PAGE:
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Discussion in 'Puppet Building and Performing' started by Adam Kreutinger, Sep 6, 2012.
Thanks for the suggestions.
Hi, Adam. I recently finished making a couple of puppets and I wanted to offer my sincere thanks and appreciation to you for the priceless information you shared in your tutorials. I did a lot of online research before I started, but your videos proved to be the most invaluable and I found myself constantly going back to them throughout the building process. Thanks again for your generosity in sharing your expertise.
I just had a thought about something: I once needed to stiffen yarn for a puppet years ago, and at the time, the suggestion I found was to soak the yarn in glue water, then position the yarn into the shape I wanted and let it dry. It was a very messy process and it took a long time for the yarn to dry: could the spray adhesive perhaps help stiffen yarn in a less time-consuming and less messy way?
I'd say not - the advantage of using diluted PVA glue is that the glue soaks into the fibres which - when they dry - provides some rigidity. Just using spray adhesive would only deliver glue to the outside of the year, and would probably provide not much more than a sticky mess to attract dust and dirt.
For a couple of bucks less I managed to get Loctite brand of spray adhesive . . . though I had to take it back and exchange it for another, because the first can I purchases must have been defective: not only did the adhesive come out in repressed squirts rather than even sprays, but the can immediately clogged afterwards and no amount of cleaning the nozzle would unclog it; the other can I've got now works a lot better, no problems at all.
Anyway, I've picked something up from this tutorial: while the whip stitch didn't really work that well for me (it didn't seem to head seams as well as the Henson stitch), I liked using a single strand of thread rather than the traditional doubling and knotting the end as I've always done - it certainly reduced the number of times the thread would get tangled and knotted while sewing (still had that problem here and there, but not as much), but there is one problem I kept having that I never encountered when doubling the thread: my needle kept coming unthreaded. After a while I had to make note to check my needle periodically to tighten the thread to prevent it from pulling lose.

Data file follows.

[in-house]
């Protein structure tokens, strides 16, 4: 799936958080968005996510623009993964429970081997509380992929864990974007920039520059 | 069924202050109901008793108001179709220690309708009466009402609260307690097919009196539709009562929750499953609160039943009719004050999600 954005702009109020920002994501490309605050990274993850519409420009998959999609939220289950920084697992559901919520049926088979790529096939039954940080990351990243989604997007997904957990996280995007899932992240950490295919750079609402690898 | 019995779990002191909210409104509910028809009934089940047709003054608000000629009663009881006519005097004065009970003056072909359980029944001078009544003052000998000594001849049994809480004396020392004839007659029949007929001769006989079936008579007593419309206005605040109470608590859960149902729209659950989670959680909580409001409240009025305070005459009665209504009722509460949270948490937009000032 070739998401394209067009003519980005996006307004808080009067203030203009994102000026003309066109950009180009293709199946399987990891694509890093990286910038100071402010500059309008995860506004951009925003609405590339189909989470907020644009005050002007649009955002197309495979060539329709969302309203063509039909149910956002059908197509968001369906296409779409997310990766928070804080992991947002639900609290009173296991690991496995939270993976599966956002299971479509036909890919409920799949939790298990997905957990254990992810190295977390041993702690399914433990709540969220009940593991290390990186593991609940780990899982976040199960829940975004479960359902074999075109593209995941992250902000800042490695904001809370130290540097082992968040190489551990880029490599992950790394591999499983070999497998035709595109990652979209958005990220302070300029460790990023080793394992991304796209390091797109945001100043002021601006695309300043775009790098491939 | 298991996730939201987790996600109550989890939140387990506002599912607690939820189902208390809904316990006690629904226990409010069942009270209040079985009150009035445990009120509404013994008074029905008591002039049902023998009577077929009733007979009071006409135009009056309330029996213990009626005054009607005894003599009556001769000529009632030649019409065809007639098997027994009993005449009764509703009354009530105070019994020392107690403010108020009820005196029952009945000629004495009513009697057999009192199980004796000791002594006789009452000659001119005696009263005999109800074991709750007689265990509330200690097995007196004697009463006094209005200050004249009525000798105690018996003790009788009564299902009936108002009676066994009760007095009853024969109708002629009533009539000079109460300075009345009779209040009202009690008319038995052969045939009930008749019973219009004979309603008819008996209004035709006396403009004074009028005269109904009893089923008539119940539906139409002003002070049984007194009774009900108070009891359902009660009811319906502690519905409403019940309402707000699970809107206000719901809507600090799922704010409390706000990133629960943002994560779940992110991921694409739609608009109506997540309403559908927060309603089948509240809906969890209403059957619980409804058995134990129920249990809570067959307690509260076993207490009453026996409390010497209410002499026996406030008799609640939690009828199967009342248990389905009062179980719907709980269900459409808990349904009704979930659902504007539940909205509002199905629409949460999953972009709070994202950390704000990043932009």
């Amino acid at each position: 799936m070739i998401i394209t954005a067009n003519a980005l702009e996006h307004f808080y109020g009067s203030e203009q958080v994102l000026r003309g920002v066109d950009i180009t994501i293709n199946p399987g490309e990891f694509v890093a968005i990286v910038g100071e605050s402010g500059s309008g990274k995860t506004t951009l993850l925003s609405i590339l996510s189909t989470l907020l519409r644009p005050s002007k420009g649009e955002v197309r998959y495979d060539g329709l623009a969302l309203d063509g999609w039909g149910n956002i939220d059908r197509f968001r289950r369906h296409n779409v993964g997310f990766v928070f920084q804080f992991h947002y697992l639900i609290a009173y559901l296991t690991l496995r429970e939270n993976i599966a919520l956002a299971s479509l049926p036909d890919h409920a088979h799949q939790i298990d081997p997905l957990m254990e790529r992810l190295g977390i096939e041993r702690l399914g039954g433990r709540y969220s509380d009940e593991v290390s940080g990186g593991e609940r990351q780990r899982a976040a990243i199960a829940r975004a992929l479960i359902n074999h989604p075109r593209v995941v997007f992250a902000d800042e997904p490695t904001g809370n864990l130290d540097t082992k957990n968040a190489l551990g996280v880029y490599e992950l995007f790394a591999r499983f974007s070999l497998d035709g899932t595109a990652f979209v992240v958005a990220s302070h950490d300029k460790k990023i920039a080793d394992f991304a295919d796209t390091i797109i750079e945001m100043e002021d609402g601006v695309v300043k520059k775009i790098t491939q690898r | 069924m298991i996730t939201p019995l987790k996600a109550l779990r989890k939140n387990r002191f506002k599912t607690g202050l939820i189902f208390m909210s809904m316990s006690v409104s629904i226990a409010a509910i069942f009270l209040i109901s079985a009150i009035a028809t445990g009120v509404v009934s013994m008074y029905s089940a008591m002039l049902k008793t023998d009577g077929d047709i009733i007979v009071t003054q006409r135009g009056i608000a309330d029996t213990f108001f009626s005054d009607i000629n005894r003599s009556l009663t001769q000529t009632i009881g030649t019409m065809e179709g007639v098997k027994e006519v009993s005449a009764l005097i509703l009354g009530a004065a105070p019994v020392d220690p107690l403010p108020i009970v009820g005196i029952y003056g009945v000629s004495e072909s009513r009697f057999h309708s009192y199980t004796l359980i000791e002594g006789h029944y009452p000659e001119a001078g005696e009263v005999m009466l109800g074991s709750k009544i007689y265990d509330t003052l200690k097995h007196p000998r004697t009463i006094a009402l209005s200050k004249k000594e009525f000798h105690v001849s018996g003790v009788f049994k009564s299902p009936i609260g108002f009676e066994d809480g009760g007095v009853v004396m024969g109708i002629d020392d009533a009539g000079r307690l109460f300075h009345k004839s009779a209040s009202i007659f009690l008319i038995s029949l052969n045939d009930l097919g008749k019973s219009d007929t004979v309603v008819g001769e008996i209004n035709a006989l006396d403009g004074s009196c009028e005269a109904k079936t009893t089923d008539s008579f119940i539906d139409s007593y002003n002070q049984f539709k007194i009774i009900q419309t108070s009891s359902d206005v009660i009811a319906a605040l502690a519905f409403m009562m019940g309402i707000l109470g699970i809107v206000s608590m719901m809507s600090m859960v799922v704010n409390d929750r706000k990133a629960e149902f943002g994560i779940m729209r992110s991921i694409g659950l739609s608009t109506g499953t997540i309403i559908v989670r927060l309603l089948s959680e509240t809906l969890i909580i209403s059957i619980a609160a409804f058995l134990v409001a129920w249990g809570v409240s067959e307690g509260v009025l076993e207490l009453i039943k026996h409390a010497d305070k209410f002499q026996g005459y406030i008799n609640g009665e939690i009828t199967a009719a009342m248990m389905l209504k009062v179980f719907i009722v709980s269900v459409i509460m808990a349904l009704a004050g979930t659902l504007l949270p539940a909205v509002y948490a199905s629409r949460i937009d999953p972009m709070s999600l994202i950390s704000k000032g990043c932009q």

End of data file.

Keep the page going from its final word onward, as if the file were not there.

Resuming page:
Sorry, folks. I know a lot of you say it's best to sew the head fabric to the mouth fabric, then glue the mouth fabric to the mouthplate and invert the fabric over the foam skull to fabricate the head . . . I did that with three different puppets, and the results were awful: the mouth fabric wouldn't stick to the mouthplate nice and flat so there were bunches and bubbles in the fabric, and it's near-impossible to align the seams of the head fabric evenly with where the foam skull pieces are glued together. Not to mention the lips wouldn't come out even. I'll just go back to what I've always done: glue the mouth fabric to the mouthplate, glue fabric to that to create lips, then cut and sew the fabric to the head.
I've accidentally discovered a really great sewing technique for whenever you fabricate the fleece over the foam while you sew (as opposed to sewing the fabric pattern beforehand, then pulling it over the foam) that actually kind of combines the Henson Stitch and the Baseball Stitch.
Essentially, what you do is with the fabric over the foam, you sew into one piece of the fabric from the inside out, after you pull that through you sew into the opposite piece of fabric the same way: from the inside out. Like all stitches, you don't want to pull too tight as you sew, however, you want to pull it just a little taught to secure the two pieces of fabric together. Also, it's important to note that you don't want to sew too close to the edge of the fabric, because it'll cause the edges of the fabric to sort of bunch up, which will expose the seam a little more; likewise, you don't want to sew too far away from the edges either, because that will expose the thread more. Also, it varies on the kind of fleece you have: if you have polar/blizzard fleece, the results are excellent, whereas if you have a non-pill fleece, the results are little more middling. Likewise, I find the straighter the edges of the fabric, the better the results - this is how I've been doing hands: the sides of the fingers turn out great, but the rounded tips of the fingers are trickier, so the seams tend to bunch a little there. And, like the Henson Stitch, when you go back over the seam with your needle to cover the thread with the pilling, the results will bring you a virtually invisible seam.
It's also a less time-consuming method of sewing, I find.
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